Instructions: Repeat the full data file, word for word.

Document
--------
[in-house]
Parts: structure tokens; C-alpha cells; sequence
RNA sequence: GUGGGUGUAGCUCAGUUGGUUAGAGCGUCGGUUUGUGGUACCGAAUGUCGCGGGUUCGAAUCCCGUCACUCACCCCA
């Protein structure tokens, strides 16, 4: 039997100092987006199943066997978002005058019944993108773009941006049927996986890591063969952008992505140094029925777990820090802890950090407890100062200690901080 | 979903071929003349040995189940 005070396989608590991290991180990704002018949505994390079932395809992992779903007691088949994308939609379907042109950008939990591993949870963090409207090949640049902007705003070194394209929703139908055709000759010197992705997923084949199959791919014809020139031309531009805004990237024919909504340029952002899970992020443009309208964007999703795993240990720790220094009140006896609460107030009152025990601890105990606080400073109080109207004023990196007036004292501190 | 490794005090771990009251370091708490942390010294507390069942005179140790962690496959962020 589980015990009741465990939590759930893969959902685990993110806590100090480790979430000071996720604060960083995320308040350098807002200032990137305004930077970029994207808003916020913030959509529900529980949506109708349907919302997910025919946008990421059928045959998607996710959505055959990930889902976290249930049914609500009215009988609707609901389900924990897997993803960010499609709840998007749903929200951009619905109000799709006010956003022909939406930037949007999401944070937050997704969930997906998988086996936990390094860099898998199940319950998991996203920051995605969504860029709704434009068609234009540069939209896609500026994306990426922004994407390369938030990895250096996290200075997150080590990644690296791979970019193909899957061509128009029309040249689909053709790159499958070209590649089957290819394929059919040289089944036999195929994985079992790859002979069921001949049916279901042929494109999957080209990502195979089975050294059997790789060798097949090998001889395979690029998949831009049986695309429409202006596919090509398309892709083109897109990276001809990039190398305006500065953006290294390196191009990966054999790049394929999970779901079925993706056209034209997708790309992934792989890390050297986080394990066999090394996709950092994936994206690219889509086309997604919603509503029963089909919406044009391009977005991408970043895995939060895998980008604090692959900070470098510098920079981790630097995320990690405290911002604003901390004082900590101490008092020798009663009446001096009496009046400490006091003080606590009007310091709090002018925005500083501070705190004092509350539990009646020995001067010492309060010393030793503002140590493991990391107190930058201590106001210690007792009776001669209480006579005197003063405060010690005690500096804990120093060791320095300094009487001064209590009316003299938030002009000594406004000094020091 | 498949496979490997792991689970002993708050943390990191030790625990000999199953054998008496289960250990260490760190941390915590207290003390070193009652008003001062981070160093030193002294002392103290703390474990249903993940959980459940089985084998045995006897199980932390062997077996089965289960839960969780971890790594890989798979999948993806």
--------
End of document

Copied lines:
[in-house]
Parts: structure tokens; C-alpha cells; sequence
RNA sequence: GUGGGUGUAGCUCAGUUGGUUAGAGCGUCGGUUUGUGGUACCGAAUGUCGCGGGUUCGAAUCCCGUCACUCACCCCA
């Protein structure tokens, strides 16, 4: 039997100092987006199943066997978002005058019944993108773009941006049927996986890591063969952008992505140094029925777990820090802890950090407890100062200690901080 | 979903071929003349040995189940 005070396989608590991290991180990704002018949505994390079932395809992992779903007691088949994308939609379907042109950008939990591993949870963090409207090949640049902007705003070194394209929703139908055709000759010197992705997923084949199959791919014809020139031309531009805004990237024919909504340029952002899970992020443009309208964007999703795993240990720790220094009140006896609460107030009152025990601890105990606080400073109080109207004023990196007036004292501190 | 490794005090771990009251370091708490942390010294507390069942005179140790962690496959962020 589980015990009741465990939590759930893969959902685990993110806590100090480790979430000071996720604060960083995320308040350098807002200032990137305004930077970029994207808003916020913030959509529900529980949506109708349907919302997910025919946008990421059928045959998607996710959505055959990930889902976290249930049914609500009215009988609707609901389900924990897997993803960010499609709840998007749903929200951009619905109000799709006010956003022909939406930037949007999401944070937050997704969930997906998988086996936990390094860099898998199940319950998991996203920051995605969504860029709704434009068609234009540069939209896609500026994306990426922004994407390369938030990895250096996290200075997150080590990644690296791979970019193909899957061509128009029309040249689909053709790159499958070209590649089957290819394929059919040289089944036999195929994985079992790859002979069921001949049916279901042929494109999957080209990502195979089975050294059997790789060798097949090998001889395979690029998949831009049986695309429409202006596919090509398309892709083109897109990276001809990039190398305006500065953006290294390196191009990966054999790049394929999970779901079925993706056209034209997708790309992934792989890390050297986080394990066999090394996709950092994936994206690219889509086309997604919603509503029963089909919406044009391009977005991408970043895995939060895998980008604090692959900070470098510098920079981790630097995320990690405290911002604003901390004082900590101490008092020798009663009446001096009496009046400490006091003080606590009007310091709090002018925005500083501070705190004092509350539990009646020995001067010492309060010393030793503002140590493991990391107190930058201590106001210690007792009776001669209480006579005197003063405060010690005690500096804990120093060791320095300094009487001064209590009316003299938030002009000594406004000094020091 | 498949496979490997792991689970002993708050943390990191030790625990000999199953054998008496289960250990260490760190941390915590207290003390070193009652008003001062981070160093030193002294002392103290703390474990249903993940959980459940089985084998045995006897199980932390062997077996089965289960839960969780971890790594890989798979999948993806």